January 2015 - Healthier Horses = Healthier Wallets – Part III
Written by Win Wolcott
Wednesday, 31 December 2014 00:34
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More frequent feedings and ample, clean water help keep ulcers at bay.

by Win Wolcott

We have come pretty far in the last few months in organizing a management plan that will result in a healthier horse and save us money at the same time. This month we are going to talk about ulcers and how to limit your horse’s risk of getting them.

Many horses today suffer from ulcers. Once your horse has them, you have no choice but to pursue treatment that is both time consuming and expensive. While there can be a number of contributors to the formation of ulcers, there are a few things that you can do to mitigate the problem with management. A horse makes stomach acid 24 hours a day, every day. This was a good thing while the horse was evolving, because it ate a little bit very frequently and needed that stomach acid to begin the digestive process. Unfortunately, for today’s horse, that is generally not how they get their nutrition. In most cases, a horse is fed two times per 24-hour period. Some horses are only fed once in that same time period. That means that there will be many hours when the horse has nothing in its stomach except the stomach acid that it is constantly producing.

Horses produce a natural buffer to excess stomach acid in the form of saliva. Unlike the constant production of stomach acid, a horse only makes saliva when it chews. Now, a horse can make an amazing amount of saliva per day if they chew often. Typically they make around 12 to 14 gallons. This, and the fairly constant roughage that the wild grazing horse would eat combined to be a natural buffer to the acid that is constantly being made. Take that buffer away and you end up with a large amount of stomach acid present in an empty stomach. This, in turn, can cause an irritation to the stomach lining, which then has the potential to evolve into an ulcer.

So, how do we limit the chances of ulcers developing through management? In several ways. First, follow the outline for a proper diet as outlined in part I of this management plan. Second, break the horse’s feeding program into as many individual feedings as is practical for you, the horse owner, to manage. The opportunity to do this is different for every owner. Many can only feed once per day. Those horses are at a significantly higher risk than horses fed more times per day.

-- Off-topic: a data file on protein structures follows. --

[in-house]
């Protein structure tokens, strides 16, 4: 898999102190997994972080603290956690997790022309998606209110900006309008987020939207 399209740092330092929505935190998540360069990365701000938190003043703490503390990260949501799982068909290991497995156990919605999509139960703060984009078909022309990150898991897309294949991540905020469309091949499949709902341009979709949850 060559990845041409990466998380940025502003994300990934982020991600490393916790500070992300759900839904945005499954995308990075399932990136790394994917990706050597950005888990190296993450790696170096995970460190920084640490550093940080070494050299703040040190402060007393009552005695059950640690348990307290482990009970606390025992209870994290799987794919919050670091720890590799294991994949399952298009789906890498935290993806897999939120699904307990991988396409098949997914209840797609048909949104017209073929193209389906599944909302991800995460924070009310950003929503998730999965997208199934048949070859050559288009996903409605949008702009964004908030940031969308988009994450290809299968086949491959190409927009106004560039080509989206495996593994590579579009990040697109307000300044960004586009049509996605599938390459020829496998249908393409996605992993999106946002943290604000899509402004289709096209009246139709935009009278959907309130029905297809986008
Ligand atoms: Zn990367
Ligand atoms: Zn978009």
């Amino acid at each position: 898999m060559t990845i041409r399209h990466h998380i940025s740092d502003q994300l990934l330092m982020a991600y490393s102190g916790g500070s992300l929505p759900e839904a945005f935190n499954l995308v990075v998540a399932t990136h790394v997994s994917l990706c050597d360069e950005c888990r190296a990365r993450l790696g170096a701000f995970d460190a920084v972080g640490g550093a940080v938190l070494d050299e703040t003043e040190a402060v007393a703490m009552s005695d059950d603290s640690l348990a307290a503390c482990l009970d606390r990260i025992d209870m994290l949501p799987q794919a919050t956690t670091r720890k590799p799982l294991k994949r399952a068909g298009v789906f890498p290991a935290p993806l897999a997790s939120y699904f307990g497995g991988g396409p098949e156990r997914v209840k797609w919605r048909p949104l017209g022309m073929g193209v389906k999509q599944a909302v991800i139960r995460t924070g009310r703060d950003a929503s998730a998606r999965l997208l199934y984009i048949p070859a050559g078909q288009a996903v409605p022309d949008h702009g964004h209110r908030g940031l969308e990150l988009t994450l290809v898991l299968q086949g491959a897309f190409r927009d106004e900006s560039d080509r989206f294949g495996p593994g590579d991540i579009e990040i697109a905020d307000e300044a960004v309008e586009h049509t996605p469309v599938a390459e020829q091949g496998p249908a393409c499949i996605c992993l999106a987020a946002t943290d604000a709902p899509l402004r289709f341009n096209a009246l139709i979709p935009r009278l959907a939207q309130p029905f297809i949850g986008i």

If you have pasture available, time turned out to graze can clearly help, as can having hay available between feedings if your horse does not have the opportunity to graze. If your horse does not have pasture available, and you currently feed two times per day, adding an additional feeding at lunch time can be of benefit. In addition, a later night feeding can reduce the number of hours during the overnight period of an empty stomach.

Lastly, be sure that the horse’s teeth are in shape to allow normal comfortable chewing of the feed, which, in turn, produces the needed saliva for adequate buffering of stomach acid. You can see the direction we are going here. More roughage-based feedings more often equals a reduced ulcer risk.

Now we come to water. “Clean” water encourages more water consumption. Don’t just top up the water bucket or trough every few days. They should be emptied and cleaned on a regular basis to eliminate stagnant water. Horses will drink poor water if they have to, just not as much as they usually will drink if the water available is fresh and clean.

On this note, if you haul to other locations to ride, you are well advised to carry your own water and water buckets. If you are using water from that location fill your own water buckets from a clean source rather than allow your horse to drink from a community trough. This avoids contagious infection from one of its most common potential sources.

At this point, many of you are saying that these are all just common sense practices. You are right, and while many people do some, there are a lot of horse owners who do not consider all of the points made here. I have the greatest respect for veterinarians. That being said, I still don’t want to spend any more money with them than absolutely necessary to keep my horses fit and healthy.

Follow these guidelines, and you will keep more money in your pocket, and enjoy a healthier horse at the same time.

Author Win Wolcott is president of the Phoenix Company, LLC.